But other opposition politicians also see themselves and their political work under threat. While President Erdogan is wooing the leader of the Iyi party, Aksener, in order to possibly free her from the opposition alliance in time for the elections and he therefore spares her from attacks, several procedures are underway against other CHP politicians for “insulting the president”. Judgments have not yet been made. This is the case with the former CHP chairwoman of Istanbul, Canan Kaftancioglu, who was initially sentenced to nine years in prison in 2019 for tweets from 2013 and 2014. In June 2022, the sentence, combined with a political ban, was reduced to four years. She is accused of insulting the president and belittling the republic. She had to give up her position as CHP provincial chair. However, she was able to perform alongside Imamoglu last month. They may soon meet again in the notorious Silivri prison for political prisoners in western Istanbul.
Many in Turkey trust Imamoglu to beat Erdogan in a presidential election. He is considered to be close to the people and decent – he avoids political mud fights. He is also eligible for conservatives: he is religious, comes – just like Erdogan’s family – from the conservative Black Sea region, and his mother wears a headscarf.
In addition to Imamoglu, two other men are under discussion for the opposition’s presidential candidacy: Kemal Kilicdaroglu, CHP leader, and Mansur Yavas from the same party and mayor of the Turkish capital Ankara. Neither candidate can match Imamoglu’s charisma. And while Kilicdaroglu and his party have lost to Erdogan in nine elections, Imamoglu can point to successes against Erdogan and his party by winning the Istanbul election twice.
At around 45 percent, the majority of Turks believe that the process is politically motivated, according to a poll by the institute Metropoll with several possible answers. Among AKP supporters, it was a good 28 percent, while 24 percent believed the trial was actually about insults. Apparently, Erdogan cannot even deceive his own supporters about the real reason for Imamoglu’s conviction.
Criticizing the obvious doesn’t seem to help the opposition any further with almost six months before the presidential and parliamentary elections: the Istanbul mayor has already appealed against his prison sentence and against the long-standing ban on politics, but his candidacy in the presidential elections has now, according to lawyers, become a risk that is difficult to calculate for opponents of President Erdogan: You can’t win an election with a candidate in prison. Officially, June 18 is the last possible election day for the presidency and parliament. There is a deadline set by the Supreme Electoral Commission to apply for the highest office in the state. However, since the election can also be held earlier than June 18, for example in April or May, there is no deadline to set the election date, which is de facto in Erdogan’s hands. If Imamoglu runs and the final court only confirms the verdict afterwards, the opposition may no longer be able to nominate a new candidate because of the unclear application deadline. Then it might be left without a convincing candidate against the resuming incumbent.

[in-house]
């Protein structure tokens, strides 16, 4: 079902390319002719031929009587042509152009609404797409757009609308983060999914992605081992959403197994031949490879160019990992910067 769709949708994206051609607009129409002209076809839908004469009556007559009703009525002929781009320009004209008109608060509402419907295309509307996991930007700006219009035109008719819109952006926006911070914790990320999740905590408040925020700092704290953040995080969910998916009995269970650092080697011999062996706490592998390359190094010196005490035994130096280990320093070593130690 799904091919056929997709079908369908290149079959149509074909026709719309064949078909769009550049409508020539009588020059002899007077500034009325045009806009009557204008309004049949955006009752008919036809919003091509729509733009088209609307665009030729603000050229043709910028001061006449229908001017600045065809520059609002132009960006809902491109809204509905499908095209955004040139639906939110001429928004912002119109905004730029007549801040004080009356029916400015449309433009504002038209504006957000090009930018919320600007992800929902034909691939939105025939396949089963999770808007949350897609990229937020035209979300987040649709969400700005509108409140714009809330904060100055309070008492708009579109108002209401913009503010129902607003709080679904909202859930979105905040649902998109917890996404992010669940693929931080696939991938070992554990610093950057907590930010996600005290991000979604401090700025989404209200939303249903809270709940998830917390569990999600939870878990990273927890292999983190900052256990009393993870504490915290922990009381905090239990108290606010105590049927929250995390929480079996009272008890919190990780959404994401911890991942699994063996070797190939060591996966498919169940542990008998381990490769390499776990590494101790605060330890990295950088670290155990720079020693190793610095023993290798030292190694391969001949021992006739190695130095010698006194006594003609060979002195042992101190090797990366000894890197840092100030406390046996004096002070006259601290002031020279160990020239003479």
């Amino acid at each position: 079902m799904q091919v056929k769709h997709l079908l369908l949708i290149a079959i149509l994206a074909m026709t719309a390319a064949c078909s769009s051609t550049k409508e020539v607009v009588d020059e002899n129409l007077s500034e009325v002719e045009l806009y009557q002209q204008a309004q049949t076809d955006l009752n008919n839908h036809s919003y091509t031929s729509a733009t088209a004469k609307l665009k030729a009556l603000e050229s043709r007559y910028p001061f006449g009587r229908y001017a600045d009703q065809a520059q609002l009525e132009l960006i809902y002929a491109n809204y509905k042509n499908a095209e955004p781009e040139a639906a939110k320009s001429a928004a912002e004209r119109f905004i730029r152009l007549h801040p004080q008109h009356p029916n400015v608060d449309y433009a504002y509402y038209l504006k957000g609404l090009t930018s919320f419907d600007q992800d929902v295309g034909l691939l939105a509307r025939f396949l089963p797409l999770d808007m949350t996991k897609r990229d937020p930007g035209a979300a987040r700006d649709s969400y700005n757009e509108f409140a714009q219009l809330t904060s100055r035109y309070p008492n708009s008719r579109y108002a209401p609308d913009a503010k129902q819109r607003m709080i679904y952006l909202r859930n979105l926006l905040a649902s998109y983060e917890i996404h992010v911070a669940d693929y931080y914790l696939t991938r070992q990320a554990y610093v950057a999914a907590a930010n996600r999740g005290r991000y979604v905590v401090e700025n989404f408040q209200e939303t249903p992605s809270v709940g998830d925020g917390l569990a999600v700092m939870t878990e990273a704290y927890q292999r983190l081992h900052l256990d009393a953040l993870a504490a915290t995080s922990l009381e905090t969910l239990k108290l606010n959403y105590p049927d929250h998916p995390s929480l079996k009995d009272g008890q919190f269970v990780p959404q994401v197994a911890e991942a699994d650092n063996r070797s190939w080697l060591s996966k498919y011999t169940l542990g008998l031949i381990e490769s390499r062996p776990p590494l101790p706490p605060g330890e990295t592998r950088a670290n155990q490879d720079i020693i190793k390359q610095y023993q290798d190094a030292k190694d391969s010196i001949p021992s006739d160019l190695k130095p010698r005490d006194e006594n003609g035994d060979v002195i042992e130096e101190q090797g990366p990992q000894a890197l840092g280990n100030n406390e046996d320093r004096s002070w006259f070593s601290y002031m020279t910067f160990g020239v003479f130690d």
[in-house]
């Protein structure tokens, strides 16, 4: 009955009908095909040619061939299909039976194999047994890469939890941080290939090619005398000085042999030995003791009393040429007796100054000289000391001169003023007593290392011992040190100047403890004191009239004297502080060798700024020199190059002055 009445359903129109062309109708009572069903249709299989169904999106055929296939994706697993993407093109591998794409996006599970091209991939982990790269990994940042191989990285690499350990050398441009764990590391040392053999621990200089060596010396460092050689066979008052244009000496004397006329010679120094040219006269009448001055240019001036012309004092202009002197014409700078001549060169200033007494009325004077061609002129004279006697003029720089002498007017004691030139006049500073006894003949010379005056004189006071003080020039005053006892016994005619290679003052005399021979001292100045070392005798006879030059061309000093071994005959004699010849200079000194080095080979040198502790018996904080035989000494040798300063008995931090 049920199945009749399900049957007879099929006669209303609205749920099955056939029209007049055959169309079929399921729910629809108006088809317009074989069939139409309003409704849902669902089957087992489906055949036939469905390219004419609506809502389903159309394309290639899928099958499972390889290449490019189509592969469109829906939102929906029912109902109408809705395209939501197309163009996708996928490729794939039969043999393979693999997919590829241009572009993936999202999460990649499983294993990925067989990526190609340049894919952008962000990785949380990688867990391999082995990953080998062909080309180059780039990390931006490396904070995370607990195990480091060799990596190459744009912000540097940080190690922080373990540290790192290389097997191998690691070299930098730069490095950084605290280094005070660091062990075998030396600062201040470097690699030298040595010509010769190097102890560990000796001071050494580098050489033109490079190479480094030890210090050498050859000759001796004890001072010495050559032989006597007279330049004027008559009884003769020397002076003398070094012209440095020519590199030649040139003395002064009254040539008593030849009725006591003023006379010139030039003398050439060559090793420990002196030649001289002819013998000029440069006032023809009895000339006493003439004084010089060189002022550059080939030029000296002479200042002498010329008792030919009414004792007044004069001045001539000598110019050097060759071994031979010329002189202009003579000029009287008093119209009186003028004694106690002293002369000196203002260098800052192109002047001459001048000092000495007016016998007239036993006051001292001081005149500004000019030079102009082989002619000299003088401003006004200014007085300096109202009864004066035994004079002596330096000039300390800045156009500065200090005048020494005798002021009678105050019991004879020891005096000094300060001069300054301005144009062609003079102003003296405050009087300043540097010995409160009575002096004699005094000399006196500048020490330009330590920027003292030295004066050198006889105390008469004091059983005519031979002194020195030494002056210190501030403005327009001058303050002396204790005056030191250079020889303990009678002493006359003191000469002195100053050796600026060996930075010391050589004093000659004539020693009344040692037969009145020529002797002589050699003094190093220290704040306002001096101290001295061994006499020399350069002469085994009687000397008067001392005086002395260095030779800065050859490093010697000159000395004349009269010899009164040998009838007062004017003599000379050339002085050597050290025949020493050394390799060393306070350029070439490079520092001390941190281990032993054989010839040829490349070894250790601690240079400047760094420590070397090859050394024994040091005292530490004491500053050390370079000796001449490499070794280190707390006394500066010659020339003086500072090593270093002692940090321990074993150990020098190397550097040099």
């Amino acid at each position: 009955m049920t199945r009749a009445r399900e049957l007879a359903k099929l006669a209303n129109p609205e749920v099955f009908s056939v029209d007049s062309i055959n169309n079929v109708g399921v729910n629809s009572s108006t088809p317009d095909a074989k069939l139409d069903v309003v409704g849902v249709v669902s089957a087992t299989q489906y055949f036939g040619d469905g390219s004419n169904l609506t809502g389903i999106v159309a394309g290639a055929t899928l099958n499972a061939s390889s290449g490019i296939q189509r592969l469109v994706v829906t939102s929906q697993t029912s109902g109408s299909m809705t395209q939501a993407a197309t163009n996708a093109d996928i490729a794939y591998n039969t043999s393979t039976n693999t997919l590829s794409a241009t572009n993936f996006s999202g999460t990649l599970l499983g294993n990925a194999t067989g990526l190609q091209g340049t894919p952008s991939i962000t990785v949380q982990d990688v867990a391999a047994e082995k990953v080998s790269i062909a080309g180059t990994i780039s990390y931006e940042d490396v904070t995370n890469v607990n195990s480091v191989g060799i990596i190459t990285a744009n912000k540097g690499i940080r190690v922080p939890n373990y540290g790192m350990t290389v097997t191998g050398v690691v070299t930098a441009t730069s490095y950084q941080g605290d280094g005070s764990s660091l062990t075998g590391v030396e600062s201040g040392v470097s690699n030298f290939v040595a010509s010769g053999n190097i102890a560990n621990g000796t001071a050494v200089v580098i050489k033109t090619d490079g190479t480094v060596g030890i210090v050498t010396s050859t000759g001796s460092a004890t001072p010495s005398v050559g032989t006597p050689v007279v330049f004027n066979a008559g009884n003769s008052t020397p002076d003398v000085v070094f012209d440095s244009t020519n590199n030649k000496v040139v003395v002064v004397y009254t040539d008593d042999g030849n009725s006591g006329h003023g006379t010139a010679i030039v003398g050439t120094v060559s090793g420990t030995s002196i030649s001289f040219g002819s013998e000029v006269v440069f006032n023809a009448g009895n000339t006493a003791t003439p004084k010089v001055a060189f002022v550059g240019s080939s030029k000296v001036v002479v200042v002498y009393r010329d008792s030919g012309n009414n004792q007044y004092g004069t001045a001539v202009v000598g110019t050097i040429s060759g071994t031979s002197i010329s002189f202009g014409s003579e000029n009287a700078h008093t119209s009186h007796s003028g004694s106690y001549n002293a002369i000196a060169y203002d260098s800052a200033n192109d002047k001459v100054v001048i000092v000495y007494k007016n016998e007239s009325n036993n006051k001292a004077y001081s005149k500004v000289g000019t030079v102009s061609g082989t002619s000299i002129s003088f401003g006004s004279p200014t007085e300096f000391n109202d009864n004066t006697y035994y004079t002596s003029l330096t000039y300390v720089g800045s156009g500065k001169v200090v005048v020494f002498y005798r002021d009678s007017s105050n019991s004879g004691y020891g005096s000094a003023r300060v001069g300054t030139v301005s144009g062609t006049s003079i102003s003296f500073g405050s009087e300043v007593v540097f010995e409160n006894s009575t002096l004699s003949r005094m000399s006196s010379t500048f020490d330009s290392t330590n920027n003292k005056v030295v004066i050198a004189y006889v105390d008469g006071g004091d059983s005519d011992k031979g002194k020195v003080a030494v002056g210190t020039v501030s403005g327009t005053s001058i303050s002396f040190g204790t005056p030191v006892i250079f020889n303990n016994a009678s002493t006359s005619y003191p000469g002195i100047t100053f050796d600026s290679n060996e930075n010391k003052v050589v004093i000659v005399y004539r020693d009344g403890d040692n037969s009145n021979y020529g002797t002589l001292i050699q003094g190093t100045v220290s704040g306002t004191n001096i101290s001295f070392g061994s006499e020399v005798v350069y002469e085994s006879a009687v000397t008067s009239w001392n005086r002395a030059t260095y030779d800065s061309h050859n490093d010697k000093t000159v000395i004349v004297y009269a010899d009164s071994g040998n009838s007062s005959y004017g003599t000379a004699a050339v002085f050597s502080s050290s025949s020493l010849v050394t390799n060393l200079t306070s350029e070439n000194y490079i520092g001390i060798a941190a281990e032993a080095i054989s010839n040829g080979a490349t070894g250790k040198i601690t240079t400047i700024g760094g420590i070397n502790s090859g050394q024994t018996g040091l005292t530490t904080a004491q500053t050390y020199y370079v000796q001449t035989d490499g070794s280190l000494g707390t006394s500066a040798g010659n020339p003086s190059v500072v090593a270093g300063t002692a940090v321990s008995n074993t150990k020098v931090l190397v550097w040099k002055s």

CHP leader Kemal Kilicdaroglu appears to consider himself the best candidate, but some in the opposition alliance see things differently. He has no government experience and belongs to the Alevi Islamic minority, which many Sunni Muslims regard as heretics. The alliance also needs a candidate who will convince the Kurdish minority. In this election, the Kurds and their HDP party are seen as kingmakers. However, the HDP is not part of the Six Alliance, it only supports it.
So the chances for the incumbent could increase again!